When I tell people in the US that I practice (within the parameters of the regulations set by the MOJ for registered foreign lawyers) environmental law in China, some bonehead always says “That must be easy — China doesn’t have any environmental laws, does it?” Oh to have been blessed with the comedic touch. Lest you be tempted to file this bon mot away for future use, let me disabuse you of the notion that China lacks environmental laws. There is a whole raft of them from the standard air and water pollution laws to grassland preservation and desert prevention laws. There are also several Constitutional provisions which relate to the environment. Out of the goodness of my heart, I will be posting English translations of China’s environmental laws in the “Laws & Regulations” section of the sidebar to the right.
The overarching law is the Environmental Protection Law. It was the first comprehensive environmental statute passed in China (a “trial version” was enacted in 1979, and a “final” version in 1989). Following this enactment, China began to adopt media specific, “command-and-control” environmental laws similar in name (if not detail) to the major US environmental laws; thus, China has a Clean Air Act, a Clean Water Act, a Solid Waste Act.
Well, I could go on . . . and I will, after all that’s what this blog is about, but let me first take us back to the dawn of China’s environmental age, its Silent Spring, its Cuyahoga River fire. China’s environmental wake-up call was placed by a couple of bad fish at a Beijing market in 1972. Here’s the story from Green Action in China (pp. 5-7), an official publication of China’s Foreign Language Press:
In March 1972, some Beijing residents reported food poisoning symptoms such as weakness, headache, stomach-ache and nausea after eating fish bought from a Beijing market. The health department immediately reported this to the State Council. Premier Zhou Enlai instructed the case be investigated.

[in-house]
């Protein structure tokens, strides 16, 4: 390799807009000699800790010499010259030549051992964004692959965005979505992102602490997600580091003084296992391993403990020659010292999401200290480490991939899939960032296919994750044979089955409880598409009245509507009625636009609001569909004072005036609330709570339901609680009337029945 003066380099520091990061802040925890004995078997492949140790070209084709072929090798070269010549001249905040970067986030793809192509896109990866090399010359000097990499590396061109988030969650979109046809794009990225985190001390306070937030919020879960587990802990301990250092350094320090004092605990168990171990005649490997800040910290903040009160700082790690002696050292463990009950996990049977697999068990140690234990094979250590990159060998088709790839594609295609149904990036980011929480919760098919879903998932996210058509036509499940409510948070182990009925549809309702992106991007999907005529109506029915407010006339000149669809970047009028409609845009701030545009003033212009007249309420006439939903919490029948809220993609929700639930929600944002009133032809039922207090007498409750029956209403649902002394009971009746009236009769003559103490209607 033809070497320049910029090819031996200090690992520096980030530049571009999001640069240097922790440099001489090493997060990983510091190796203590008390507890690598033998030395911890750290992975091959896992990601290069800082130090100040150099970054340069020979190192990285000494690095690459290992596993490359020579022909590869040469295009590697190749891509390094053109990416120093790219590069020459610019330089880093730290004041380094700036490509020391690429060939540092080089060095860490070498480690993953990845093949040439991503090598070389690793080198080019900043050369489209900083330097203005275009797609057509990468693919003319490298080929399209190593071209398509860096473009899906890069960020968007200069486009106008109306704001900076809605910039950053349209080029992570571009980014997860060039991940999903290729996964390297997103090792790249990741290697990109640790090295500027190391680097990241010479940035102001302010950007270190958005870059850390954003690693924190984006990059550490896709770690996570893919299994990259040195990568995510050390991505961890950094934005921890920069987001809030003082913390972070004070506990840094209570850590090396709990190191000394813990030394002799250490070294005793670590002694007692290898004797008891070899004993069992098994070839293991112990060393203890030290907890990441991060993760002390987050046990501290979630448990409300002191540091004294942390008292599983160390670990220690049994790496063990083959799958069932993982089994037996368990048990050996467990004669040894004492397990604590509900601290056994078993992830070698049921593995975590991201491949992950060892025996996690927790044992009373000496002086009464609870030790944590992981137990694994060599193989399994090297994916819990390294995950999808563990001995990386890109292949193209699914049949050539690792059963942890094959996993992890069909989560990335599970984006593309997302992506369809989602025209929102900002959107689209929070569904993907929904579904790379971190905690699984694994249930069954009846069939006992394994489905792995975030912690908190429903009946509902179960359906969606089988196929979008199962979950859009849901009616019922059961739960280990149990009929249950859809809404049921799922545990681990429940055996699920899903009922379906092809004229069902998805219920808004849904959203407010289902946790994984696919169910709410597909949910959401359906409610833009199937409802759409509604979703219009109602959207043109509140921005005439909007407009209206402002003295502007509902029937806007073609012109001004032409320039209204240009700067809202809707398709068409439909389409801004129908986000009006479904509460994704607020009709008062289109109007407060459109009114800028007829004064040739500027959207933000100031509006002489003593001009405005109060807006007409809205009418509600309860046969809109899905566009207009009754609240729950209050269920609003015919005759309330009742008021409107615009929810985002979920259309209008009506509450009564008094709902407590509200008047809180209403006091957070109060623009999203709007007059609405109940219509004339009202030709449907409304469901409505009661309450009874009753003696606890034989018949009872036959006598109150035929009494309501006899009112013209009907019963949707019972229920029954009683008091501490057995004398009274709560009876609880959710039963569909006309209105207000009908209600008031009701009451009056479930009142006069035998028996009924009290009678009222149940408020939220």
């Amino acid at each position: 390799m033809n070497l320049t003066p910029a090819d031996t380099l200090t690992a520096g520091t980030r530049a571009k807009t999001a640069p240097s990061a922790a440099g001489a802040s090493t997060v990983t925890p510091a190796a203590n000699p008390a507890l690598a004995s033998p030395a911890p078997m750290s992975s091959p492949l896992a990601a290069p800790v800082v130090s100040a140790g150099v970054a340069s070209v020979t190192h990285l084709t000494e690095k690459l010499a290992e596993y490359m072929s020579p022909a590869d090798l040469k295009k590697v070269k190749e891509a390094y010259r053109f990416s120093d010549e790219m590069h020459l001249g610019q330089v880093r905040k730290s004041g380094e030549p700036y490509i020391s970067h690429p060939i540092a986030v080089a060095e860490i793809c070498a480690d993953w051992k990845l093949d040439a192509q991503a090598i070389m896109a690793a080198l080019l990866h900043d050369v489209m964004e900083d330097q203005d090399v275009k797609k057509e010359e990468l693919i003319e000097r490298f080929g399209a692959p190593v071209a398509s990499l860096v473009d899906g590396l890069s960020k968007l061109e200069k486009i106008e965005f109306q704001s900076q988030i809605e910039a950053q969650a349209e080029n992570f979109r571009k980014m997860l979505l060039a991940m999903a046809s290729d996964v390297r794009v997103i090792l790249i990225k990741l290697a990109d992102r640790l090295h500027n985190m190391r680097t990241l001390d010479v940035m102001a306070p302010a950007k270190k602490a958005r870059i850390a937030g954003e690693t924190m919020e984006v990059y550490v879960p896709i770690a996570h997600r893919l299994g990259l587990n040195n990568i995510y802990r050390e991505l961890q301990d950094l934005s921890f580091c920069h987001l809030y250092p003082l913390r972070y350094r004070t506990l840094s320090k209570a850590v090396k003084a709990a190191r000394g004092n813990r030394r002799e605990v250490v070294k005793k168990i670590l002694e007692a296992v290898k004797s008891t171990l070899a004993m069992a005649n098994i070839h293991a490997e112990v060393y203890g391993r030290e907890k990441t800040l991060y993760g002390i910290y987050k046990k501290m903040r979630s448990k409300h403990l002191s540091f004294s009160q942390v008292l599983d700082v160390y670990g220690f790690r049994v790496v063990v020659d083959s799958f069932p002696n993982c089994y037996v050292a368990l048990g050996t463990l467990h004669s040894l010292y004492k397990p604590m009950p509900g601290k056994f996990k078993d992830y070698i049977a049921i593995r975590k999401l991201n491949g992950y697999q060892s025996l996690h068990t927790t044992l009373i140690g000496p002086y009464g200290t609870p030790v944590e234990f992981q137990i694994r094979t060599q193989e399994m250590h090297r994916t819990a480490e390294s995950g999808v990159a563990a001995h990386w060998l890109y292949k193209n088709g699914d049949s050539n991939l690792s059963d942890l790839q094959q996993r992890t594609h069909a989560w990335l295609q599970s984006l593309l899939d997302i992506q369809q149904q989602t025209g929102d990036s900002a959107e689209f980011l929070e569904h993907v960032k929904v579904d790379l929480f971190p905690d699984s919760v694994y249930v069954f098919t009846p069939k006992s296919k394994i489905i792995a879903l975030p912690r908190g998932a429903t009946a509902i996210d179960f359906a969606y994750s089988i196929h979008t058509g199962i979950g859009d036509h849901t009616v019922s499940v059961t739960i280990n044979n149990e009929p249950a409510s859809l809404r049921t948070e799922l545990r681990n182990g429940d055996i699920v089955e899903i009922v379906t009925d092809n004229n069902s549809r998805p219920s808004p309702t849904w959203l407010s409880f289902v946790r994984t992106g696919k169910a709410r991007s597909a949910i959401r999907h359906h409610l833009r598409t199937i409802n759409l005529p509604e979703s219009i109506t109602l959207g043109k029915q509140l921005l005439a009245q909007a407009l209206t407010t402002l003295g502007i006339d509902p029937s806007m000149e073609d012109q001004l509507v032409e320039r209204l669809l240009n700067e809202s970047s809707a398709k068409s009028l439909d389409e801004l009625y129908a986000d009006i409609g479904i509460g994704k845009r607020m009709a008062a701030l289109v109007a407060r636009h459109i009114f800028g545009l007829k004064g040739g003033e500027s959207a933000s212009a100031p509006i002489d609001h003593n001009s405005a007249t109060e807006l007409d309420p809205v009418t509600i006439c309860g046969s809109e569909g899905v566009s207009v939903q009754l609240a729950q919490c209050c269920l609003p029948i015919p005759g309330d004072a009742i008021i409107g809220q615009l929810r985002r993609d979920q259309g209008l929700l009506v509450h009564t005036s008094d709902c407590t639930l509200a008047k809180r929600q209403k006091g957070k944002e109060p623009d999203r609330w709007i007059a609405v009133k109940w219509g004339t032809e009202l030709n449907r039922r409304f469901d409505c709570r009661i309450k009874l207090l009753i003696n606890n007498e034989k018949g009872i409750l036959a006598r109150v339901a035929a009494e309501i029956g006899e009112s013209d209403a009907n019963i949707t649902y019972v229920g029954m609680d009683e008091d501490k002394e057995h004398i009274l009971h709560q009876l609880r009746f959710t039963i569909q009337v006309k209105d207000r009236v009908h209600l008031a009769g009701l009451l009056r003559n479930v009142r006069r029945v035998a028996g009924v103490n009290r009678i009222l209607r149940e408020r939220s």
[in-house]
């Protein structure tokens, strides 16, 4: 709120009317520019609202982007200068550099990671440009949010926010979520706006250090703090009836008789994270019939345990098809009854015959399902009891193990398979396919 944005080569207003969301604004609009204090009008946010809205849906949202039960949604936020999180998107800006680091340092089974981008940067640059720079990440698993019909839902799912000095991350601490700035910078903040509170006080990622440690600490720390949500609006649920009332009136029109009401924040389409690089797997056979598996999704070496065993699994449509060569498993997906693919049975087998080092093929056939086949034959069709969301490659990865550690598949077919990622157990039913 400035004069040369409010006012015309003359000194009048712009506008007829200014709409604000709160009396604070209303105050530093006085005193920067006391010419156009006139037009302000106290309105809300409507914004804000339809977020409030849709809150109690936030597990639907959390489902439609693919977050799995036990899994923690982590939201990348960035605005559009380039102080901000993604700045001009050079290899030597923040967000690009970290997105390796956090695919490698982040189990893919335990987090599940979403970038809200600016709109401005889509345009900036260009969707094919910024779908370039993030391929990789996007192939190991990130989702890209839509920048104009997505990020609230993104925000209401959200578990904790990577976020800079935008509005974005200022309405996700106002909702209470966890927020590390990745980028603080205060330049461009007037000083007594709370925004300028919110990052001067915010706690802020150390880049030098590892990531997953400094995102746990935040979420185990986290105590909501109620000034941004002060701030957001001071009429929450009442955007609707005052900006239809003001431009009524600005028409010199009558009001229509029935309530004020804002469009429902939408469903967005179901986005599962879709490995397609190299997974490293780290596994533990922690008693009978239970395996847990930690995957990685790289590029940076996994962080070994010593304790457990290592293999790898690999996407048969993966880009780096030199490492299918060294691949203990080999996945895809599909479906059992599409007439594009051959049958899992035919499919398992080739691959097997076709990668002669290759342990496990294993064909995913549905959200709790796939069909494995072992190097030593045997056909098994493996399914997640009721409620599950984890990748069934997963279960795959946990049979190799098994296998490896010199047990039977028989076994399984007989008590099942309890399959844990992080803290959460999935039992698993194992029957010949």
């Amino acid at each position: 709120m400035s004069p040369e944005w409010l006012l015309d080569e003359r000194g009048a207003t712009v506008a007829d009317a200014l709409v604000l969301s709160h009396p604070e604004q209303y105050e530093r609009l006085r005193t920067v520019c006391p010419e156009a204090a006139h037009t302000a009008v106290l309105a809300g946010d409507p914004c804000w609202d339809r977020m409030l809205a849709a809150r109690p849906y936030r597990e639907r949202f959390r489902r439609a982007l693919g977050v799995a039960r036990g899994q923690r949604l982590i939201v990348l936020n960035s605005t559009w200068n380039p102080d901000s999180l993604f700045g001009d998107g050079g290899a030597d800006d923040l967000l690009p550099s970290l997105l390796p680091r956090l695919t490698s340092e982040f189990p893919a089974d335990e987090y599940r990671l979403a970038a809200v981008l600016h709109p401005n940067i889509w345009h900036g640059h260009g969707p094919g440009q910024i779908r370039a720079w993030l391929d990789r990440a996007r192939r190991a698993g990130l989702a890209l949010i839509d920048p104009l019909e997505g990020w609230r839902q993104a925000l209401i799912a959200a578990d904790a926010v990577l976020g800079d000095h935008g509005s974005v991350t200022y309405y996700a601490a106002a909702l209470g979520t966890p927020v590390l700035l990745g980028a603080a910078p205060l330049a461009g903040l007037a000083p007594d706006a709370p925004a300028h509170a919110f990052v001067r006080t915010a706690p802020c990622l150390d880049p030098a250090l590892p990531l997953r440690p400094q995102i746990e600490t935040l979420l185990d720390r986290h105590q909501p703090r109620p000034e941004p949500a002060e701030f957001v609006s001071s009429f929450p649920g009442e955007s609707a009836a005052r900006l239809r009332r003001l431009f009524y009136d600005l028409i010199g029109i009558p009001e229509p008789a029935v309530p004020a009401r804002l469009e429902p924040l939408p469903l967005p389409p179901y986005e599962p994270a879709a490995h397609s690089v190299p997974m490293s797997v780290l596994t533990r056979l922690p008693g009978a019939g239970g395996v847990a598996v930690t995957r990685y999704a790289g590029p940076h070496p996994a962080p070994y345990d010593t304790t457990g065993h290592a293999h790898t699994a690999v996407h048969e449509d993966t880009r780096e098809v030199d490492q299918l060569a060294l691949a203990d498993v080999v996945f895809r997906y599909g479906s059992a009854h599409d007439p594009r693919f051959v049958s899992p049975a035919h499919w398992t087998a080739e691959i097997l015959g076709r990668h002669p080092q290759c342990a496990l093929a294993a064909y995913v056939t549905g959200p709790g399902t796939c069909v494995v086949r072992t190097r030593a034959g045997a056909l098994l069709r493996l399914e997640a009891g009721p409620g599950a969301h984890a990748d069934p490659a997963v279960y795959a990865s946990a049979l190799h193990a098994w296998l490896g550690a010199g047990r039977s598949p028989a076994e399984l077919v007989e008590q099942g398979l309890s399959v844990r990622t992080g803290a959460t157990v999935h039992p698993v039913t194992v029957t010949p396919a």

The State Planning Commission and the State Reconstruction Commission immediately set out to investigate. It was established that fish from the Guanting Reservoir, in Hebei Province, were contaminated . . . . An investigation group headed by Comrade Wan Li was set up to study and then control the pollution. . . . After more than a decade’s hard work, pollution of the Guanting Reservoir was brought under control. This, the first pollution control project in the history of the People’s Republic of China, provided crucial experience for the country’s later environmental endeavors.
Now that’s one inspiring story! In China, every one of the hundreds or thousands of food poisoning cases occurring every day are apparently reported directly to the Premier; he, in turn, routinely issues orders that no stone be left unturned in getting to the bottom each incident. Had I known this top level concern for the food-induced tummy ache, I would have reported to Premier Wen the distress I suffered yesterday after eating a street vendor 油条.The skeptics among us may scoff. They may note that Nixon had come and gone the month before this incident and he probably gave the Chinese leadership a few tips on how to use the environment to political advantage, or they may suggest that it was a Mr. or Mrs. Mao who dined on the toxic bio-accumulator from Hebei Province (natch!) that galvanized the nation.
In any event, there is something poetic in the fact that Hebei Province and northeast Ohio share much in common. May the Cuyahoga River and the Guanting Reservoir remain forever sister symbols in the fight to preserve our environment!